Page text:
More farmers are reaping long-term incomes and numerous environmental benefits from growing the perennial energy crop, Miscanthus.
Rob Meadley, an East Yorkshire farmer and Brown & Co agribusiness consultant, will showcase his Miscanthus crop to farmers interested in growing it on Thursday 21 September 2023, as well as giving a breakdown of the latest Sustainable Farming Incentive (SFI) updates.
Rob grows 12 hectares of Miscanthus on varying quality, outlying land that previously wasn’t delivering a viable return with arable crops.
His Miscanthus is 11 years old and after a difficult start where planting was followed by wet conditions, it’s showing a typical Miscanthus yield profile and good returns compared with other crops on the same soil type.
Rob believes Miscanthus is the right crop for this land and has not only met the budgeted return but has introduced additional ecological benefits to the farm.
“We’ve had a number of RSPB surveys done on the farm and the feedback was that they were genuinely surprised by the abundance and diversity of birds in and around the Miscanthus, including Curlews, rarely found in East Yorkshire,” explains Rob.
“We also saw breeding deer, brown hares, and an abundance of invertebrates.”
Rob planted Miscanthus in March 2012 in good conditions, but this was followed by the wettest April on record, meaning the freshly planted crop was in standing water, and the bad weather hit again in June.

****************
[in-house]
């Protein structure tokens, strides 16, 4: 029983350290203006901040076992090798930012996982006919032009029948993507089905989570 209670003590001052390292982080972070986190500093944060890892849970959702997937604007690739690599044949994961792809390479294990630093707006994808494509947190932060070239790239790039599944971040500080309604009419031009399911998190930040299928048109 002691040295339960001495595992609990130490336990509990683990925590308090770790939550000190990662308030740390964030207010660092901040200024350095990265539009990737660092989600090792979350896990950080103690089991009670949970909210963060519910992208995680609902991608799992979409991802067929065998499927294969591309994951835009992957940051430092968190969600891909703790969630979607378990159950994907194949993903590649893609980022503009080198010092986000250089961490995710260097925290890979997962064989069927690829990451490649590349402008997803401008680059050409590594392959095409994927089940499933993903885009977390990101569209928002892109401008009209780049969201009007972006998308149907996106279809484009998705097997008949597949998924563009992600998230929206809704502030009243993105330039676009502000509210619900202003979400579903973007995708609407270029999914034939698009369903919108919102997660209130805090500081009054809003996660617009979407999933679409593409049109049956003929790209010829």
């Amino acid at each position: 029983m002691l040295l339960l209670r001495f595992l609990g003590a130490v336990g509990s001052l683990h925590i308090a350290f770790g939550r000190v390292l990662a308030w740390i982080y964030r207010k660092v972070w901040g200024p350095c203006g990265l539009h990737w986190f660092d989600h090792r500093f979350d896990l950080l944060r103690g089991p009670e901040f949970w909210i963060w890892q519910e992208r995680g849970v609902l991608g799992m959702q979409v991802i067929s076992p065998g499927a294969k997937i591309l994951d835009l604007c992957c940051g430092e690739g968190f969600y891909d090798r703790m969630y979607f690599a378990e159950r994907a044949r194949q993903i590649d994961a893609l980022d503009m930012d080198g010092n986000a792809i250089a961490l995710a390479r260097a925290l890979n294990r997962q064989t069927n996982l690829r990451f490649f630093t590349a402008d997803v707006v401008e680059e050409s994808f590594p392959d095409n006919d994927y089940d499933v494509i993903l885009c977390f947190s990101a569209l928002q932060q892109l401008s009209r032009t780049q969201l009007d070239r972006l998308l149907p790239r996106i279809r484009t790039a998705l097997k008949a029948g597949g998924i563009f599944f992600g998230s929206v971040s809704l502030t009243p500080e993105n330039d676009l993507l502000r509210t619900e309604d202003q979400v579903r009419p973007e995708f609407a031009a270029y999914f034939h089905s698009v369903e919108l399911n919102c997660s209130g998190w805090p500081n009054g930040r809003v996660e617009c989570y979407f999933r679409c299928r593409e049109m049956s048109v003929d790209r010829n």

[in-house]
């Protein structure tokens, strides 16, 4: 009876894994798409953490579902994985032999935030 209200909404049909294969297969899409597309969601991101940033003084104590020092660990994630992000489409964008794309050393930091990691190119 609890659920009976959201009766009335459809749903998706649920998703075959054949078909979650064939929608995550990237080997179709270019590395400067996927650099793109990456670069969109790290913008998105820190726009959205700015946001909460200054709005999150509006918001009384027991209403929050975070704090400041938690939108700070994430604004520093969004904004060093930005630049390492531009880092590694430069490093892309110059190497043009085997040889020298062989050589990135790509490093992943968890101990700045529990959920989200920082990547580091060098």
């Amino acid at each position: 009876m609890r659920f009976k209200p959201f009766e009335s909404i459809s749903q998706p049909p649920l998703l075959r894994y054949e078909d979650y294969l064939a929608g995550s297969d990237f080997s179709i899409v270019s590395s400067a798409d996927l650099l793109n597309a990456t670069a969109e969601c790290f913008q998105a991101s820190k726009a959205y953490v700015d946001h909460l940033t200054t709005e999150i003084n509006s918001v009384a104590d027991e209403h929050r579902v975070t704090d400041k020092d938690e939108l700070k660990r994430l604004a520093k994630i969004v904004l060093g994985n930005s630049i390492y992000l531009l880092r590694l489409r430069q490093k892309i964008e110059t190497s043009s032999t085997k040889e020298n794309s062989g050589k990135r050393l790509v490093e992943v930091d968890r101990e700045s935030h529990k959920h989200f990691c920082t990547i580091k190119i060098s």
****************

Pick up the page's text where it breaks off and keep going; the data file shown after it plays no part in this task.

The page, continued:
Rob explains that the 2014 harvest was affected by the legacy of flooding and lack of weed control. “Arable crops would never have survived the conditions that the Miscanthus was exposed to, and we didn’t lose any money on inputs. The annual yield quickly recovered, and in 2017 and 2020, we had bumper harvests of over 13t/ha.”
The Miscanthus area has allowed Rob to square off an arable crop next to it, and this field is two miles away from the farm, meaning the minimal maintenance required is a huge benefit. “The crop has also helped to naturally control blackgrass in that area,” says Rob.
Ultimately, Rob explains that there would not have been another option for a crop on that land which would have been as profitable. “Back in 2012 when we decided to plant Miscanthus, the principle was looking at the whole farm net margin and identifying the risk in this area.
“It wasn’t performing as well as other parts of the farm and Miscanthus was 100% the right decision for it. The only other option for that land would have been environmental grass, but Miscanthus beats this hands down from a net margin point of view.
“Miscanthus is a vitally important crop due to its soil carbon sequestration capabilities and positive ecological impact, and with the uncertainty around farm subsidies under the Environmental Land Management (ELM) model, it provides a long-term fixed price, reliable income,” adds Rob.
About the Miscanthus farm walk
The Miscanthus farm walk in Driffield will run from 9.30-11:30 am and will include a presentation from Miscanthus specialist, Terravesta, about growing, harvesting and selling Miscanthus, a breakdown of the latest Sustainable Farming Incentive (SFI) updates from Rob Meadley, agri consultant at Brown & Co, and a tour of the crop with the chance to ask questions.
Date and time: Thursday 21 September 9:30 – 11:30am
Location: Driffield, East Yorkshire
Catering: Light refreshments will be provided
To book onto the walk, visit www.terravesta.com/events.